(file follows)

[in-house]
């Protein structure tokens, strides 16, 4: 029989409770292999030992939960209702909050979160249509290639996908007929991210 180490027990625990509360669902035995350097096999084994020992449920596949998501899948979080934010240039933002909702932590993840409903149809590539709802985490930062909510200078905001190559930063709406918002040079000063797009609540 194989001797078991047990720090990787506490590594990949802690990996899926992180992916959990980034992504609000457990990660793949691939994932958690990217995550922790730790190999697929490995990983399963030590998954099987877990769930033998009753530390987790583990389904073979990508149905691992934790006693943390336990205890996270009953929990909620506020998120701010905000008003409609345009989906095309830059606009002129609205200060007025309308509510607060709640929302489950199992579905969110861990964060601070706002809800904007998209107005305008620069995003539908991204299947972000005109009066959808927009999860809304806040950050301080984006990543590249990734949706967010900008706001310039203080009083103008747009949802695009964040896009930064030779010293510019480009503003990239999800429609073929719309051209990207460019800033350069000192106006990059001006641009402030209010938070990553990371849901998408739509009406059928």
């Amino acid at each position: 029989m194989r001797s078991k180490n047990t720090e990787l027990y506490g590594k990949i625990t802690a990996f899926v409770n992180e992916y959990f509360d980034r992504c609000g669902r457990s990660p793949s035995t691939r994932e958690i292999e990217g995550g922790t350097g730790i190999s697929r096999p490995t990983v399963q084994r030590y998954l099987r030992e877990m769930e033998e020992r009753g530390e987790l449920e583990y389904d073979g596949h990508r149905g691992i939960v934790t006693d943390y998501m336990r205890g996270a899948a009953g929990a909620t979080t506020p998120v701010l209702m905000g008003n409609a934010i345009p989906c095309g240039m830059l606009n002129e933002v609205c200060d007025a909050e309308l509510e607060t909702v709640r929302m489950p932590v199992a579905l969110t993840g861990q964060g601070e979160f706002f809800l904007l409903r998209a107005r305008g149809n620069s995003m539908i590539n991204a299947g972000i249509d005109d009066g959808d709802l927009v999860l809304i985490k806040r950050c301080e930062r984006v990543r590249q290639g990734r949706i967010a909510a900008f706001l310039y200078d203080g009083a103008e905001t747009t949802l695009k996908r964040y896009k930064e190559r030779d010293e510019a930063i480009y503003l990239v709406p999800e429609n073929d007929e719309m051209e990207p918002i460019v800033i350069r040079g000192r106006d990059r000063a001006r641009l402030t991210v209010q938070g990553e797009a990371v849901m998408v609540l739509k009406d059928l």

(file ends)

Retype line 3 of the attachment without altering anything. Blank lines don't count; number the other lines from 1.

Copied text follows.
């Amino acid at each position: 029989m194989r001797s078991k180490n047990t720090e990787l027990y506490g590594k990949i625990t802690a990996f899926v409770n992180e992916y959990f509360d980034r992504c609000g669902r457990s990660p793949s035995t691939r994932e958690i292999e990217g995550g922790t350097g730790i190999s697929r096999p490995t990983v399963q084994r030590y998954l099987r030992e877990m769930e033998e020992r009753g530390e987790l449920e583990y389904d073979g596949h990508r149905g691992i939960v934790t006693d943390y998501m336990r205890g996270a899948a009953g929990a909620t979080t506020p998120v701010l209702m905000g008003n409609a934010i345009p989906c095309g240039m830059l606009n002129e933002v609205c200060d007025a909050e309308l509510e607060t909702v709640r929302m489950p932590v199992a579905l969110t993840g861990q964060g601070e979160f706002f809800l904007l409903r998209a107005r305008g149809n620069s995003m539908i590539n991204a299947g972000i249509d005109d009066g959808d709802l927009v999860l809304i985490k806040r950050c301080e930062r984006v990543r590249q290639g990734r949706i967010a909510a900008f706001l310039y200078d203080g009083a103008e905001t747009t949802l695009k996908r964040y896009k930064e190559r030779d010293e510019a930063i480009y503003l990239v709406p999800e429609n073929d007929e719309m051209e990207p918002i460019v800033i350069r040079g000192r106006d990059r000063a001006r641009l402030t991210v209010q938070g990553e797009a990371v849901m998408v609540l739509k009406d059928l």